It’s a nice point to explore in the show, but it rings completely false here. As if, oh shit!, the theme of Agents of S.H.I.E.L.D. totally forgot it has a line in this scene and here it comes, really sorry, here it comes!
It’s a pat ending, and Clark Gregg somewhat saves it by being Clark Gregg and giving Peterson some straight talk about how he’s worked with those with superpowers, but the thing that makes them superheroes is how they handled that power. Throughout the episode, Gregg as Coulson is everything you hoped he would be when you found out he would be starring in this show. Gregg turns on a dime, from funny to sweet to demanding to secretive, and it’s a joy to watch.
This is what ultimately saves Agents of S.H.I.E.L.D. from its wobbly story. Coulson is spot on, Peterson is fascinating, and the supporting cast is…very Joss Whedon-y. Let’s review:
Agent Ward is a stoic, tall, white alpha male and is somewhat set up to be Coulson’s second-in-command. He’s extremely effective, funny when he needs to be, but he’s not much else. The show seems to be having a bit of fun cracking his exterior, as one of the initial scenes involves Coulson and Ward interrogating Skye…only to have Coulson turn on Ward, inject him with a truth serum, and let Skye interrogate him. It’s a nice twist on a tired trope, and it rings true to all three characters while allowing Ward to add some depth to his portrayal.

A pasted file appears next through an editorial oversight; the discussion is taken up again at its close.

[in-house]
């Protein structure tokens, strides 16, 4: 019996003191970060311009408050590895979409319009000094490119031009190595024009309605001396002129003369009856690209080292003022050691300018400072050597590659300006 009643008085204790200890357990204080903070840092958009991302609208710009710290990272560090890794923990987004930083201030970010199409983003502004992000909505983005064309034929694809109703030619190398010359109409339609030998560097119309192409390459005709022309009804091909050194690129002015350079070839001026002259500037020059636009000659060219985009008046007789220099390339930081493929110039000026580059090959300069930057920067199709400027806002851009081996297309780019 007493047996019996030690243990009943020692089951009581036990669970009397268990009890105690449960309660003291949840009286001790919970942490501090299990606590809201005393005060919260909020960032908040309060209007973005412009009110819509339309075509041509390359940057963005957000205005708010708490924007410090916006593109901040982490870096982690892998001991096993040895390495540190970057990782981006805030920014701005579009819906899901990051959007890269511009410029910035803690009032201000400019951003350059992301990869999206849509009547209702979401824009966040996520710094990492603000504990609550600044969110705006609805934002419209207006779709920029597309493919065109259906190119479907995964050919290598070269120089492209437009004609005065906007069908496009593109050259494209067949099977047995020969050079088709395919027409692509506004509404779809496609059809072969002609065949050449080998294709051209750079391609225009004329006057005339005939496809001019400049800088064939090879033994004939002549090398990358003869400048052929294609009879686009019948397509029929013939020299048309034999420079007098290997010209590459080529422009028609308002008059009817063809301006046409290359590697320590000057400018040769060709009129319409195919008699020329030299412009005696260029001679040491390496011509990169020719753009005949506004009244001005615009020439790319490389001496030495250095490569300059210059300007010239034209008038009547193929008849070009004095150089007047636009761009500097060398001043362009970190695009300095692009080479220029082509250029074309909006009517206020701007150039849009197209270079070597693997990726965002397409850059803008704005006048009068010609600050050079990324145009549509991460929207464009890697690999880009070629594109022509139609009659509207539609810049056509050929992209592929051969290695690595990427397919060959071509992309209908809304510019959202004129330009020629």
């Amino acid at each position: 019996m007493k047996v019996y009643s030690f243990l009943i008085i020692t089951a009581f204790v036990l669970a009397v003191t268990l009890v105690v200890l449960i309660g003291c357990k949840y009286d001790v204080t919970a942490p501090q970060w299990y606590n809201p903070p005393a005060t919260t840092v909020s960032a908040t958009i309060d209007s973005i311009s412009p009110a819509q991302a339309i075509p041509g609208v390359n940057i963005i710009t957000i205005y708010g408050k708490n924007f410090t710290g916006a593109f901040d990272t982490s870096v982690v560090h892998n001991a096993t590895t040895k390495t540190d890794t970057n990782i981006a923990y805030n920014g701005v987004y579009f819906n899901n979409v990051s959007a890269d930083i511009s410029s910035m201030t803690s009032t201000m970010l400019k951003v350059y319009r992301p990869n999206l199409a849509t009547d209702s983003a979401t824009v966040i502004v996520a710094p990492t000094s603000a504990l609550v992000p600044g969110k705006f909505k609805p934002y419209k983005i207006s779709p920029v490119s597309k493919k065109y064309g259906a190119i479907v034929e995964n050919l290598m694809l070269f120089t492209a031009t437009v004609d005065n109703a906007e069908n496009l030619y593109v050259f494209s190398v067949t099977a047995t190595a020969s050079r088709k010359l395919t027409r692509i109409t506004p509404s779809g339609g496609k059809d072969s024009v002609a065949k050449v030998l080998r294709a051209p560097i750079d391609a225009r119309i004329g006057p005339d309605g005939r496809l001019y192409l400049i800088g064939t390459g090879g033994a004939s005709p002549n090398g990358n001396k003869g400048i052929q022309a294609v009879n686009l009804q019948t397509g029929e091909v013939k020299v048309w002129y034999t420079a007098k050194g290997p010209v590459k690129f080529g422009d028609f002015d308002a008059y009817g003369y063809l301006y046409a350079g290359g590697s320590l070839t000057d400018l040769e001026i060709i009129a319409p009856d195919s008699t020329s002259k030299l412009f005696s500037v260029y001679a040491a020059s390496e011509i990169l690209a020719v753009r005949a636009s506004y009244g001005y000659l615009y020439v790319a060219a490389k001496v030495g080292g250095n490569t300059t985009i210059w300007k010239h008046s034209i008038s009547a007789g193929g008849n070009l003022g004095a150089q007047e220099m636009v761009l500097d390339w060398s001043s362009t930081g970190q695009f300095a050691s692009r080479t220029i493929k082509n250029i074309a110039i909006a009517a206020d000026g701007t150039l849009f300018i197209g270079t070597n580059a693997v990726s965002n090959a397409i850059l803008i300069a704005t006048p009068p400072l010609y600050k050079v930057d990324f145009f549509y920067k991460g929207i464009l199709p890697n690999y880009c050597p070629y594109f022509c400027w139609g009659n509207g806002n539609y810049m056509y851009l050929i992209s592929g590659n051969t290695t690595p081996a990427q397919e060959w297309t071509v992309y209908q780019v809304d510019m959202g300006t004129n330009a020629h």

Agent Melinda May is not entirely present in the episode. She’s a seasoned S.H.I.E.L.D. field operative who eschews field work for reasons unknown, despite being terrifyingly effective at it. She doesn’t really figure into the pilot’s story, though, so I imagine her showcase is Yet To Come.
Agent Fitz and Agent Simmons are two bubbly UK scientists and they’re together maybe? It’s hard to tell. Simmons hangs on Fitz quite a lot. They both come straight out of the Stock Whedon Character box, but I wouldn’t be surprised if Iain De Caestecker as Fitz becomes a breakout character. The actor at times reminded me of Simon Pegg’s version of Scotty, so much so that I wanted to yell “Be Scotty! Just be that it’s alright if you are we’ll love you MORE don’t you want that?” The quintessentially nerdy Caestecker also takes every opportunity to slap the jock-tastic Agent Ward whenever he’s around. It’s a character trait that seems to be an improvisation they worked into the script, and it’s completely hilarious.
In combination with Coulson, Peterson, and Skye, the agents of S.H.I.E.L.D. are very entertaining to watch, and that charisma propels the episode past its flaws. They’re not quite as well-formed as you’d hope, though, so hopefully the show finds its storytelling feet before the charm wears out its welcome.